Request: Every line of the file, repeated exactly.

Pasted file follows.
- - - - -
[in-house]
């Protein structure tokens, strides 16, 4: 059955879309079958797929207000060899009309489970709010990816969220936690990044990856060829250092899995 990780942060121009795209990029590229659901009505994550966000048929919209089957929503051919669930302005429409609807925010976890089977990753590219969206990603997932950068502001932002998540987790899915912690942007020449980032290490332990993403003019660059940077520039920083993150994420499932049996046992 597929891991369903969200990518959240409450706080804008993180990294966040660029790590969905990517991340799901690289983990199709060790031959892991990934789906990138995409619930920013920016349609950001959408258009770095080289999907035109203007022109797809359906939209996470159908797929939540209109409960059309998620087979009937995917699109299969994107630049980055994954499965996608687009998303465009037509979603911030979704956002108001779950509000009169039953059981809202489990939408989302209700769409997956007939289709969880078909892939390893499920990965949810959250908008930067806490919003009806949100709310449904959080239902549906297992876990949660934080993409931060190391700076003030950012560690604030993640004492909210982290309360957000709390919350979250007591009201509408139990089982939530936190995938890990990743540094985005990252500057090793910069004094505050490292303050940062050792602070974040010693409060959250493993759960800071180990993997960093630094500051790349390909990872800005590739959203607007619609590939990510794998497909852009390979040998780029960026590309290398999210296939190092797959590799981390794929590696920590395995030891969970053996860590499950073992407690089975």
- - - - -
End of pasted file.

[in-house]
């Protein structure tokens, strides 16, 4: 059955879309079958797929207000060899009309489970709010990816969220936690990044990856060829250092899995 990780942060121009795209990029590229659901009505994550966000048929919209089957929503051919669930302005429409609807925010976890089977990753590219969206990603997932950068502001932002998540987790899915912690942007020449980032290490332990993403003019660059940077520039920083993150994420499932049996046992 597929891991369903969200990518959240409450706080804008993180990294966040660029790590969905990517991340799901690289983990199709060790031959892991990934789906990138995409619930920013920016349609950001959408258009770095080289999907035109203007022109797809359906939209996470159908797929939540209109409960059309998620087979009937995917699109299969994107630049980055994954499965996608687009998303465009037509979603911030979704956002108001779950509000009169039953059981809202489990939408989302209700769409997956007939289709969880078909892939390893499920990965949810959250908008930067806490919003009806949100709310449904959080239902549906297992876990949660934080993409931060190391700076003030950012560690604030993640004492909210982290309360957000709390919350979250007591009201509408139990089982939530936190995938890990990743540094985005990252500057090793910069004094505050490292303050940062050792602070974040010693409060959250493993759960800071180990993997960093630094500051790349390909990872800005590739959203607007619609590939990510794998497909852009390979040998780029960026590309290398999210296939190092797959590799981390794929590696920590395995030891969970053996860590499950073992407690089975």